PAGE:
The worst thing to do in a crisis is to allow it to drag on. And that’s what Villanova Law is doing. The school recently admitted that it lied to the ABA about its admissions statistics. I postulated that the school may have inflated its LSAT or under-reported the number of students it enrolled each year. Apparently, the ABA is now saying that the school lied about its GPA and LSAT scores.
Law schools juice their numbers. But before today, no school has admitted that they flat out lied. As reported on legal tabloid Above the Law, second-tier toilet Villanova Law just admitted to knowingly reporting false admissions stats to the American Bar Association, the accrediting body for law schools. Dean John Y. Gotanda emailed the school’s alumni with the following letter:
Last week, the Ohio Supreme Court issued an opinion in In re Application of Griffin denying an applicant’s admission to the bar on the sole basis that he did not have a plan to pay back $170,000 in student loans. The Court’s opinion–delivered “per curium” because no justice signed his or her name to this shameful opinion–is manifestly unjust, unfair, and out of touch. The Ohio Supreme Court should overturn this embarrassing ruling immediately.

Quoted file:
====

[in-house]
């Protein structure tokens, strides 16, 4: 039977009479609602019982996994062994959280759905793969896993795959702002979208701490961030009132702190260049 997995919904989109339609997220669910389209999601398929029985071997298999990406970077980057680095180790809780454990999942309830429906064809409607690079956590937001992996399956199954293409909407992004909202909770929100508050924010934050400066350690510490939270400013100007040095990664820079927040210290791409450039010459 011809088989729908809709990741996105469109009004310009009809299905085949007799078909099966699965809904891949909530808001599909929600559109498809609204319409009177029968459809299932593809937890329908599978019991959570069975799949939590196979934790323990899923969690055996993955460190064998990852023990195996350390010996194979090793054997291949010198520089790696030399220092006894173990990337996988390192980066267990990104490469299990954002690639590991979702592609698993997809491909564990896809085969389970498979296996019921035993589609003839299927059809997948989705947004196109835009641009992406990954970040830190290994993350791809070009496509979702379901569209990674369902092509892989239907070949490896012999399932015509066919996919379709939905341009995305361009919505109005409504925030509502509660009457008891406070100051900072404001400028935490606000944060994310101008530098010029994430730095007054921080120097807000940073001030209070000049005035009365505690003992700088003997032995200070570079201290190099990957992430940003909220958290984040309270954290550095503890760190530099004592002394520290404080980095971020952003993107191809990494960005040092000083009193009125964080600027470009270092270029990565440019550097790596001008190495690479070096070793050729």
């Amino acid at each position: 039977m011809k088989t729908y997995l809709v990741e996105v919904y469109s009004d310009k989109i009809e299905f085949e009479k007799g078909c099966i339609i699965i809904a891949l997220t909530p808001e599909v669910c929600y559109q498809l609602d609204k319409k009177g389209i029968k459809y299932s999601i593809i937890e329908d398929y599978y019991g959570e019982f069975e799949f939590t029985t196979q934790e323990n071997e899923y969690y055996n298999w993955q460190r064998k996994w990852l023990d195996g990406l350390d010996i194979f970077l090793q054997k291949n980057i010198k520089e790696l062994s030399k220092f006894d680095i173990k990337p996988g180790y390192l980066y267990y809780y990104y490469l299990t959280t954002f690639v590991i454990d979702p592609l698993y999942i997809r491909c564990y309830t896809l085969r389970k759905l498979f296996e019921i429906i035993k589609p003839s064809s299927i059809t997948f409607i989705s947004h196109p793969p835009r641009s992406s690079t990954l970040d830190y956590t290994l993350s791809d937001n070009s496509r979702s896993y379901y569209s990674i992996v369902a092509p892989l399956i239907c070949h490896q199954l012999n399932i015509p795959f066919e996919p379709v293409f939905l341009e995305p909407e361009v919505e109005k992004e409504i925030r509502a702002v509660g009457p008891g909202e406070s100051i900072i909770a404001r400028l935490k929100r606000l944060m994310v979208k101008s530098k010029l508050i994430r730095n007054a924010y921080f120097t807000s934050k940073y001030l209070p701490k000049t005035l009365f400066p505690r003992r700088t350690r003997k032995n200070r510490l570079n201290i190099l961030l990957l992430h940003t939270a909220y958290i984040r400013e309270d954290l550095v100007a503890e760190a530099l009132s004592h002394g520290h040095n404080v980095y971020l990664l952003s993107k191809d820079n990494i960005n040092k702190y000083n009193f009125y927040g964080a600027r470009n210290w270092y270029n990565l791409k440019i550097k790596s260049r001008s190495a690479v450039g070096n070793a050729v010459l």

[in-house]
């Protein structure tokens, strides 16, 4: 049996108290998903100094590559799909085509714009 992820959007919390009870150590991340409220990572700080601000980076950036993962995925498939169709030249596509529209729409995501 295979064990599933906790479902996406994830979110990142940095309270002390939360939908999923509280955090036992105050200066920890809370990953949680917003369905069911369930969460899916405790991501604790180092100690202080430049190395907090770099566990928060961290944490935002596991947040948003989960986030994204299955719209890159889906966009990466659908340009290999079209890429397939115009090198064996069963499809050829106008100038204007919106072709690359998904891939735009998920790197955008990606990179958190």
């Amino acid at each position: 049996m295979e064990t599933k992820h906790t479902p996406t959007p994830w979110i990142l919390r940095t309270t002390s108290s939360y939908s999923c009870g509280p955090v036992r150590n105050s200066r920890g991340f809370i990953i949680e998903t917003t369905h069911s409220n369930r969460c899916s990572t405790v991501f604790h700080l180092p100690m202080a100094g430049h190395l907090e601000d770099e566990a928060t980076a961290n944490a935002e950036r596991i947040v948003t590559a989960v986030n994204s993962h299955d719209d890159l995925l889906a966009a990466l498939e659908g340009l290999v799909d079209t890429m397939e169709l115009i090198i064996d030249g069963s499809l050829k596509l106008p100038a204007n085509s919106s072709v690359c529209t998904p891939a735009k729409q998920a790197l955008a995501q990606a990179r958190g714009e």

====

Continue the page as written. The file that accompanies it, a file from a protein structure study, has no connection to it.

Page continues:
In a lengthy seven-part article, the New York Times asks, “Is Law School a Losing Game?” Answer: yes. Why is it a losing game? Student loans, of course. Lots of them.
This article comes as no surprise to law students and recent graduates. Law schools publish deceptive employment statistics, and prospective students, in reliance on those numbers, take out hundreds of thousands of dollars in student loans to attend. Many law students who graduate with a six-figure debt burden are subsequently unable to find high paying jobs (or even moderately paying jobs) sufficient to justify their debts. This happens year in and year out.
- Pwn (v.) Slang term derived from the verb own, as meaning to appropriate or to conquer to gain ownership. The term implies domination or humiliation of a rival.